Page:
Government’s labour reforms set to undermine workers’ protection and trade union rights: In April 2015, the National Democratic Alliance government proposed integrating three labour laws – the Trade Unions Act 1926, the Industrial Disputes Act 1947 and the Industrial Employment (Standing Orders) Act 1946 – into a single code for industrial relations. The unions protested that they had not had sufficient involvement in the preparation of the laws, which would undermine trade union rights and workers’ protection. The draft code significantly altered how trade unions can be formed in factories and registered with the government. Under existing laws, seven members of a union could apply for registration irrespective of the establishment’s size. The draft bill proposed that at least ten per cent of the total employees or 100 workers would be needed to form a trade union. The new draft also modified the definition of a strike to include “casual leave on a given day by the 50 per cent or more workers employed in an industry”.
The new law contained no provisions to promote collective bargaining, putting the emphasis instead on arbitration. Several provisions of the bill referred to either recognised or certified negotiating agents without providing for procedures for the recognition of such agents. Furthermore, the bill provided that all office bearers of a registered trade union would have to be actually engaged or employed in the establishments or industry with which the trade unions is concerned, restricting a union’s freedom to choose its own officers.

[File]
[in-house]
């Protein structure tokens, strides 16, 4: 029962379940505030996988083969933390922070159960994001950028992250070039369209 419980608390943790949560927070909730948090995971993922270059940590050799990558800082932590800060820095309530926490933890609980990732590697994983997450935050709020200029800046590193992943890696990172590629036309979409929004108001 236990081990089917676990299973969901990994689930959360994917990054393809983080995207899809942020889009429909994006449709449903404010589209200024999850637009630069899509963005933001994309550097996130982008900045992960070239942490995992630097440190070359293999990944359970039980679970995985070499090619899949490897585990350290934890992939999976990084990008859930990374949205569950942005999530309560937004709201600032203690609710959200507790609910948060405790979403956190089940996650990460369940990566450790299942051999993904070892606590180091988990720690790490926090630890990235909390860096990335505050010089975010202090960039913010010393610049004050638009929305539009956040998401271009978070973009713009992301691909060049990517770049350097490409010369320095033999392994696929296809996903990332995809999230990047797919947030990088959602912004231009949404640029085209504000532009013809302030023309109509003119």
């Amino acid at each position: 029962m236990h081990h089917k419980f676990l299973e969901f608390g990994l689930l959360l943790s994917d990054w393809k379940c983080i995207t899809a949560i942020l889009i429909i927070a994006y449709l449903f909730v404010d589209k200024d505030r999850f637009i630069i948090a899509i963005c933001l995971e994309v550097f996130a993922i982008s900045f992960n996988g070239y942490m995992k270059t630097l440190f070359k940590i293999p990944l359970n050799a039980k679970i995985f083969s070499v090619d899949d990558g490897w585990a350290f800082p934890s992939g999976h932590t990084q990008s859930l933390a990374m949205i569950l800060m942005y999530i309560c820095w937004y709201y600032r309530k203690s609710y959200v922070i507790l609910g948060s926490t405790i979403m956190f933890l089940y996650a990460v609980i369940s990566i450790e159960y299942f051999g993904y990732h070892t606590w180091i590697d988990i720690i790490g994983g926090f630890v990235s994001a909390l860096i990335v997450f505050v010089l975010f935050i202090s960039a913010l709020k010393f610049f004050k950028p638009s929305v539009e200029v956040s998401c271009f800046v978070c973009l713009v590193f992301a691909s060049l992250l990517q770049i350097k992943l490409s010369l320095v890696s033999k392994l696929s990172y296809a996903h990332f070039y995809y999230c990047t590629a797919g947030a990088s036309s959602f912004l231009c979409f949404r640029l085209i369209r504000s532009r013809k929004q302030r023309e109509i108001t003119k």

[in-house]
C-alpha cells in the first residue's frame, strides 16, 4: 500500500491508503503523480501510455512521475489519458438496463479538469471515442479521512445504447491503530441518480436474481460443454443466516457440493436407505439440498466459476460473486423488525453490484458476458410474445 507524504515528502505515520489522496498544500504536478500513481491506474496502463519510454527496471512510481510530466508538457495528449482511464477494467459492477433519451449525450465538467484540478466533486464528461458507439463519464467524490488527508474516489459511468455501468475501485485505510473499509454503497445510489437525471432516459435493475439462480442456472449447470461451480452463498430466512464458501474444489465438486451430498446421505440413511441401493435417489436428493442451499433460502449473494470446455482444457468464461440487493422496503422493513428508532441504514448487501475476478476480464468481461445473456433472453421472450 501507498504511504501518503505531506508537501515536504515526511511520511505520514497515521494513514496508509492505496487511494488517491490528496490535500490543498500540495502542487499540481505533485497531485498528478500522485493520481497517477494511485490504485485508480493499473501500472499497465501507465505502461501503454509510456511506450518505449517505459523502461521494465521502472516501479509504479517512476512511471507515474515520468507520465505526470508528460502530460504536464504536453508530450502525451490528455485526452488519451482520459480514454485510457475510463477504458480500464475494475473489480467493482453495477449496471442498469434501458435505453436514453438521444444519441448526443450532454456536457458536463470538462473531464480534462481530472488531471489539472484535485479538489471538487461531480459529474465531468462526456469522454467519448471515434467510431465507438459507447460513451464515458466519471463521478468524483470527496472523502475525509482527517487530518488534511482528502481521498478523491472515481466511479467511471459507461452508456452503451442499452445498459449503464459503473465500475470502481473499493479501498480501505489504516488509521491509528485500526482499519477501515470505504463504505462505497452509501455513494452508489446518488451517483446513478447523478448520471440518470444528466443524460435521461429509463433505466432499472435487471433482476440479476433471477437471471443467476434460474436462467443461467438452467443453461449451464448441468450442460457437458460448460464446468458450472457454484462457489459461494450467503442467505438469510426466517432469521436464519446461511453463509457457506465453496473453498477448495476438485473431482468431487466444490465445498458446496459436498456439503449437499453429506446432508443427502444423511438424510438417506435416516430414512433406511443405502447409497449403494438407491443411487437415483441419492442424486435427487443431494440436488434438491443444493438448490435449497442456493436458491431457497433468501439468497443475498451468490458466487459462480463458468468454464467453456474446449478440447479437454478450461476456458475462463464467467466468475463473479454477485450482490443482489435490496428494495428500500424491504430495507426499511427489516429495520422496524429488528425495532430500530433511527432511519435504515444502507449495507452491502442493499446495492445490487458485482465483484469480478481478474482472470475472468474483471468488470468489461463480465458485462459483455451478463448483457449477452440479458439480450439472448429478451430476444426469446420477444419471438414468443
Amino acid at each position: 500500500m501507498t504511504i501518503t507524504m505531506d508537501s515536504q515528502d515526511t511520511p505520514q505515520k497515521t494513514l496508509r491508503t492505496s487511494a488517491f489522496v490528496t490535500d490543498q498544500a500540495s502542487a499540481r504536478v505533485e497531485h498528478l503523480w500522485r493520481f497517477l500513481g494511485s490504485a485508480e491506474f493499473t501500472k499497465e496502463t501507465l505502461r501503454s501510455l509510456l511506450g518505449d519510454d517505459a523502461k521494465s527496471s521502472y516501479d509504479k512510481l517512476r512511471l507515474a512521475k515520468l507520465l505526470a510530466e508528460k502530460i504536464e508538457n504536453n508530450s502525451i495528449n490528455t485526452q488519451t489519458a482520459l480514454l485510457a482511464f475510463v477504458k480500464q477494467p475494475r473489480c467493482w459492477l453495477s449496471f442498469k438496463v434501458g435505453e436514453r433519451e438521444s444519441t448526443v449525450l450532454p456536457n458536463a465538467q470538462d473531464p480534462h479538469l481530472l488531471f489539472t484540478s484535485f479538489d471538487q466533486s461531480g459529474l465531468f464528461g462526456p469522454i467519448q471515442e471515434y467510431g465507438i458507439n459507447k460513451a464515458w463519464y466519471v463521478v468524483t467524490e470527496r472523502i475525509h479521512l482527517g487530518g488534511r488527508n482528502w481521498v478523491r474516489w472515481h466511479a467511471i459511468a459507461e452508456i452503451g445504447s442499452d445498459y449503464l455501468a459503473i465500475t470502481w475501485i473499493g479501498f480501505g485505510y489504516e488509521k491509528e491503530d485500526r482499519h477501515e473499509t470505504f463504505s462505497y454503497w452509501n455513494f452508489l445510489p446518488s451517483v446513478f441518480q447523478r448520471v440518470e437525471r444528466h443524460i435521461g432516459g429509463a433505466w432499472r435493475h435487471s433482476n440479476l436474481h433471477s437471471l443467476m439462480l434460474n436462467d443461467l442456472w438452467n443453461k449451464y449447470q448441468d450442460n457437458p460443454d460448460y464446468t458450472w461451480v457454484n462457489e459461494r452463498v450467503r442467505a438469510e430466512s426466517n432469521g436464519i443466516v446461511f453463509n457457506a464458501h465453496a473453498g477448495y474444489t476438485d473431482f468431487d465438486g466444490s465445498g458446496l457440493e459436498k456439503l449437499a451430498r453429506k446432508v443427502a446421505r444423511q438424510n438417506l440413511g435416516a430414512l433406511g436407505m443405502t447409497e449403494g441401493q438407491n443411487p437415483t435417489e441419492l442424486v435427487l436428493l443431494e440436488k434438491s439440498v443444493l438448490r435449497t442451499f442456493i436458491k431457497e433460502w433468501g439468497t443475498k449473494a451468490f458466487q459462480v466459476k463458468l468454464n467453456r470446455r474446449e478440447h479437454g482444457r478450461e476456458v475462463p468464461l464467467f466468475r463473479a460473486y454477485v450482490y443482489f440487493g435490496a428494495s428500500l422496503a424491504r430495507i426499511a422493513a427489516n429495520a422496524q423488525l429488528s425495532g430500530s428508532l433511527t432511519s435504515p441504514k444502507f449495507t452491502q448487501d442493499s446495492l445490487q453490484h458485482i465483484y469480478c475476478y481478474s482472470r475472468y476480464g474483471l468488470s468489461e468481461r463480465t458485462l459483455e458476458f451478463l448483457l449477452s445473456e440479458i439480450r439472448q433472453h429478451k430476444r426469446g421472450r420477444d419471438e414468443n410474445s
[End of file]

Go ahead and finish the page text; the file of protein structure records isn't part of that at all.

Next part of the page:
Another provision would allow companies employing up to 300 workers to lay off staff without government permission, as against 100 workers previously. In India 85 per cent of manufacturing firms employ less than 50 workers, and around half of these workers are kept on short-term contracts and earn just USD 5 or USD 6 per day. The government’s proposals would deprive them of vital legal protections leaving them in even more precarious circumstances. In September India’s central trade unions, INTUC, AITUC, HMS, CITU, AIUTUC, TUCC, SEWA, AICCTU, UTUC and LPF, called a nationwide strike in protest at the proposed reforms. Tens of millions took part in the strike.
The trade unions had presented a charter of 12 demands, which in addition to opposing the labour law amendments included a new minimum wage, the end to contract labour in permanent perennial work and payment of the same wages and benefits for contract workers as for regular workers for similar work, strict enforcement of all basic labour laws, universal social security cover for all workers, compulsory registration of trade unions within a period of 45 days from the date of submitting applications, as well as immediate ratification of ILO Conventions 87 and 98. In response to the protests, the government constituted an Inter-Ministerial Committee and assured the unions that reforms will be based on consultations. No reforms had been passed by the end of 2015.